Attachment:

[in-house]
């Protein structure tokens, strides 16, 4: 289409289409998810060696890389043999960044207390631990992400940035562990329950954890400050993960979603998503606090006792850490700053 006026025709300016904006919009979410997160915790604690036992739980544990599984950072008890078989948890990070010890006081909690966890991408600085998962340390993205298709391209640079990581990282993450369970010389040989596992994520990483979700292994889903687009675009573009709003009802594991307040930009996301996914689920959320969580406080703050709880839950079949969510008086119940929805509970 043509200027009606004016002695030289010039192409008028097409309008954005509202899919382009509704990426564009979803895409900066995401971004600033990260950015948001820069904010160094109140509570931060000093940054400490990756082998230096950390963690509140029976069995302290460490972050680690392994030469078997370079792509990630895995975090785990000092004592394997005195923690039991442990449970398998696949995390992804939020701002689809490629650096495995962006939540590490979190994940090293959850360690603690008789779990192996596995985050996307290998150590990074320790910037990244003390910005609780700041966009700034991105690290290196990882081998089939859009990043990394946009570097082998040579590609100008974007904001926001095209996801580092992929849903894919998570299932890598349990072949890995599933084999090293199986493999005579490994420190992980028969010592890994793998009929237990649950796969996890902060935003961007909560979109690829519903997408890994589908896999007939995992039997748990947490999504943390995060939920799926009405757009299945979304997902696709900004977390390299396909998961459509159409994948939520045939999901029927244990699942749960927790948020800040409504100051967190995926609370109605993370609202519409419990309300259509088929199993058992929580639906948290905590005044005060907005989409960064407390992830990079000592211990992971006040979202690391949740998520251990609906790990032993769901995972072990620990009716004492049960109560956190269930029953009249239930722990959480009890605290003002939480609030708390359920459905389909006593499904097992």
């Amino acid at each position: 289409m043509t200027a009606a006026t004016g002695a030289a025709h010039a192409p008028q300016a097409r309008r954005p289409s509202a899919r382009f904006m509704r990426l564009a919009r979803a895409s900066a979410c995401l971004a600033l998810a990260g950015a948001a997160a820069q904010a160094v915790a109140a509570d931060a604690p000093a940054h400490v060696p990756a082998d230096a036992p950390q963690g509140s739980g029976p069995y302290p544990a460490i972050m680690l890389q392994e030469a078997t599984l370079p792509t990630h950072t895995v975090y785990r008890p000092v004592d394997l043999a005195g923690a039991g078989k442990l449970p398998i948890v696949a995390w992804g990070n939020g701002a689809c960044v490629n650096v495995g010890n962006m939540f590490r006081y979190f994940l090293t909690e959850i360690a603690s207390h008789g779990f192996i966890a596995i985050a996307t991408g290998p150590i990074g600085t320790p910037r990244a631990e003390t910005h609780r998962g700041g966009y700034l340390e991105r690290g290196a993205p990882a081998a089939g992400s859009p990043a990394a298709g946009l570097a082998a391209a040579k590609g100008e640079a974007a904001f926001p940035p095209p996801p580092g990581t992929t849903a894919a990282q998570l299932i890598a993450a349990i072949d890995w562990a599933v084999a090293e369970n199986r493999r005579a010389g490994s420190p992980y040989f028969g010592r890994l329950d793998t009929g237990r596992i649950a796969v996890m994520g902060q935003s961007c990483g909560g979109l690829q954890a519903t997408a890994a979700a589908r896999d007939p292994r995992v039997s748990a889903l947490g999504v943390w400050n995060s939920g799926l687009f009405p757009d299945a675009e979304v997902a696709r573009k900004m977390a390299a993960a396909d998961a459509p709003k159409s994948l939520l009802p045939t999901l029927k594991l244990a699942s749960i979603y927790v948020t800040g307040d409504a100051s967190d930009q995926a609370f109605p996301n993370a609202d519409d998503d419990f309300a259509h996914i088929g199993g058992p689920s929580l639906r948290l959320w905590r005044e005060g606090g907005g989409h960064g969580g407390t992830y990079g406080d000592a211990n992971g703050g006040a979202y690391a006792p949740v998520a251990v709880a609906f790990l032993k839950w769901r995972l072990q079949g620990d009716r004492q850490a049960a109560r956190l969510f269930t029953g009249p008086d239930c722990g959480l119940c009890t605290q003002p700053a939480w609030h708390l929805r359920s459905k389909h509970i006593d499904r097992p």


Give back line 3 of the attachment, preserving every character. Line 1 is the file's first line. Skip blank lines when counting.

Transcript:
């Amino acid at each position: 289409m043509t200027a009606a006026t004016g002695a030289a025709h010039a192409p008028q300016a097409r309008r954005p289409s509202a899919r382009f904006m509704r990426l564009a919009r979803a895409s900066a979410c995401l971004a600033l998810a990260g950015a948001a997160a820069q904010a160094v915790a109140a509570d931060a604690p000093a940054h400490v060696p990756a082998d230096a036992p950390q963690g509140s739980g029976p069995y302290p544990a460490i972050m680690l890389q392994e030469a078997t599984l370079p792509t990630h950072t895995v975090y785990r008890p000092v004592d394997l043999a005195g923690a039991g078989k442990l449970p398998i948890v696949a995390w992804g990070n939020g701002a689809c960044v490629n650096v495995g010890n962006m939540f590490r006081y979190f994940l090293t909690e959850i360690a603690s207390h008789g779990f192996i966890a596995i985050a996307t991408g290998p150590i990074g600085t320790p910037r990244a631990e003390t910005h609780r998962g700041g966009y700034l340390e991105r690290g290196a993205p990882a081998a089939g992400s859009p990043a990394a298709g946009l570097a082998a391209a040579k590609g100008e640079a974007a904001f926001p940035p095209p996801p580092g990581t992929t849903a894919a990282q998570l299932i890598a993450a349990i072949d890995w562990a599933v084999a090293e369970n199986r493999r005579a010389g490994s420190p992980y040989f028969g010592r890994l329950d793998t009929g237990r596992i649950a796969v996890m994520g902060q935003s961007c990483g909560g979109l690829q954890a519903t997408a890994a979700a589908r896999d007939p292994r995992v039997s748990a889903l947490g999504v943390w400050n995060s939920g799926l687009f009405p757009d299945a675009e979304v997902a696709r573009k900004m977390a390299a993960a396909d998961a459509p709003k159409s994948l939520l009802p045939t999901l029927k594991l244990a699942s749960i979603y927790v948020t800040g307040d409504a100051s967190d930009q995926a609370f109605p996301n993370a609202d519409d998503d419990f309300a259509h996914i088929g199993g058992p689920s929580l639906r948290l959320w905590r005044e005060g606090g907005g989409h960064g969580g407390t992830y990079g406080d000592a211990n992971g703050g006040a979202y690391a006792p949740v998520a251990v709880a609906f790990l032993k839950w769901r995972l072990q079949g620990d009716r004492q850490a049960a109560r956190l969510f269930t029953g009249p008086d239930c722990g959480l119940c009890t605290q003002p700053a939480w609030h708390l929805r359920s459905k389909h509970i006593d499904r097992p």